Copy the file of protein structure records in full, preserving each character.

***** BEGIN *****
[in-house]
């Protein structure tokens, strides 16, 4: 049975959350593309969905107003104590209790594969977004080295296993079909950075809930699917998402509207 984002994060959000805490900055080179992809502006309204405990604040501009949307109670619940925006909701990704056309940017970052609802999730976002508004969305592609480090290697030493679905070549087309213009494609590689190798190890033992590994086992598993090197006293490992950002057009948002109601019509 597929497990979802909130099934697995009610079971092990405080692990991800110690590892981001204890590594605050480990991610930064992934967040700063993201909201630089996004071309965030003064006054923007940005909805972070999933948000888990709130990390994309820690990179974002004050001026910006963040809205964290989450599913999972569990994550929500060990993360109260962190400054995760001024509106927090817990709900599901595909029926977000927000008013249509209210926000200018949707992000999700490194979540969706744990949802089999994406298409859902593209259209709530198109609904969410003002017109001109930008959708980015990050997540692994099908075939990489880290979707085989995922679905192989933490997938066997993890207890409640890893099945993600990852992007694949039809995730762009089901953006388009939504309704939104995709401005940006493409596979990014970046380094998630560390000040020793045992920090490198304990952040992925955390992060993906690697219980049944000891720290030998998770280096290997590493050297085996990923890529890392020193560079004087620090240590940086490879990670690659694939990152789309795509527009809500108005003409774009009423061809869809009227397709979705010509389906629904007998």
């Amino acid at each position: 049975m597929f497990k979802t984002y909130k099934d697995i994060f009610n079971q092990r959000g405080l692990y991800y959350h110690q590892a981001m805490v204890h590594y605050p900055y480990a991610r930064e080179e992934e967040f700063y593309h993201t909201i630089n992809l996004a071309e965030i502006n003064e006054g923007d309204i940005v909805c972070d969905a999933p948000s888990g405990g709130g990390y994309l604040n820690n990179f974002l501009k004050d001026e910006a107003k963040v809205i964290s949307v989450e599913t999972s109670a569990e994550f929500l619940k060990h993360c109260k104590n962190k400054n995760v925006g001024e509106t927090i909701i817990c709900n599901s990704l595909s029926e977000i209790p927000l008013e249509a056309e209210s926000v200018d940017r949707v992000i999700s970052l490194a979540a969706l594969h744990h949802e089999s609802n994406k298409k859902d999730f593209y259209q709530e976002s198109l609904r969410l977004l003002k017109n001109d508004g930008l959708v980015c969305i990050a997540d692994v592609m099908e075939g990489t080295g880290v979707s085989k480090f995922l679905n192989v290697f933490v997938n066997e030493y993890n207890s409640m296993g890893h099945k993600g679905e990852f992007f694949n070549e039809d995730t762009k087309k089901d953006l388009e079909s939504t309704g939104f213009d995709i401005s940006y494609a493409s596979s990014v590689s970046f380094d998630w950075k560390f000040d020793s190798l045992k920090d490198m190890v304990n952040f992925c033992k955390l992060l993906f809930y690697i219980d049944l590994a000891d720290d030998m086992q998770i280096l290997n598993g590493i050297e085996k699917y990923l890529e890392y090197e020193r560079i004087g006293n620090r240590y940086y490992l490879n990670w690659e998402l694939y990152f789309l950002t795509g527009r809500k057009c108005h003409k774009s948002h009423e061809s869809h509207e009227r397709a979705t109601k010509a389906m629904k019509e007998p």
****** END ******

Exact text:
[in-house]
């Protein structure tokens, strides 16, 4: 049975959350593309969905107003104590209790594969977004080295296993079909950075809930699917998402509207 984002994060959000805490900055080179992809502006309204405990604040501009949307109670619940925006909701990704056309940017970052609802999730976002508004969305592609480090290697030493679905070549087309213009494609590689190798190890033992590994086992598993090197006293490992950002057009948002109601019509 597929497990979802909130099934697995009610079971092990405080692990991800110690590892981001204890590594605050480990991610930064992934967040700063993201909201630089996004071309965030003064006054923007940005909805972070999933948000888990709130990390994309820690990179974002004050001026910006963040809205964290989450599913999972569990994550929500060990993360109260962190400054995760001024509106927090817990709900599901595909029926977000927000008013249509209210926000200018949707992000999700490194979540969706744990949802089999994406298409859902593209259209709530198109609904969410003002017109001109930008959708980015990050997540692994099908075939990489880290979707085989995922679905192989933490997938066997993890207890409640890893099945993600990852992007694949039809995730762009089901953006388009939504309704939104995709401005940006493409596979990014970046380094998630560390000040020793045992920090490198304990952040992925955390992060993906690697219980049944000891720290030998998770280096290997590493050297085996990923890529890392020193560079004087620090240590940086490879990670690659694939990152789309795509527009809500108005003409774009009423061809869809009227397709979705010509389906629904007998």
């Amino acid at each position: 049975m597929f497990k979802t984002y909130k099934d697995i994060f009610n079971q092990r959000g405080l692990y991800y959350h110690q590892a981001m805490v204890h590594y605050p900055y480990a991610r930064e080179e992934e967040f700063y593309h993201t909201i630089n992809l996004a071309e965030i502006n003064e006054g923007d309204i940005v909805c972070d969905a999933p948000s888990g405990g709130g990390y994309l604040n820690n990179f974002l501009k004050d001026e910006a107003k963040v809205i964290s949307v989450e599913t999972s109670a569990e994550f929500l619940k060990h993360c109260k104590n962190k400054n995760v925006g001024e509106t927090i909701i817990c709900n599901s990704l595909s029926e977000i209790p927000l008013e249509a056309e209210s926000v200018d940017r949707v992000i999700s970052l490194a979540a969706l594969h744990h949802e089999s609802n994406k298409k859902d999730f593209y259209q709530e976002s198109l609904r969410l977004l003002k017109n001109d508004g930008l959708v980015c969305i990050a997540d692994v592609m099908e075939g990489t080295g880290v979707s085989k480090f995922l679905n192989v290697f933490v997938n066997e030493y993890n207890s409640m296993g890893h099945k993600g679905e990852f992007f694949n070549e039809d995730t762009k087309k089901d953006l388009e079909s939504t309704g939104f213009d995709i401005s940006y494609a493409s596979s990014v590689s970046f380094d998630w950075k560390f000040d020793s190798l045992k920090d490198m190890v304990n952040f992925c033992k955390l992060l993906f809930y690697i219980d049944l590994a000891d720290d030998m086992q998770i280096l290997n598993g590493i050297e085996k699917y990923l890529e890392y090197e020193r560079i004087g006293n620090r240590y940086y490992l490879n990670w690659e998402l694939y990152f789309l950002t795509g527009r809500k057009c108005h003409k774009s948002h009423e061809s869809h509207e009227r397709a979705t109601k010509a389906m629904k019509e007998p």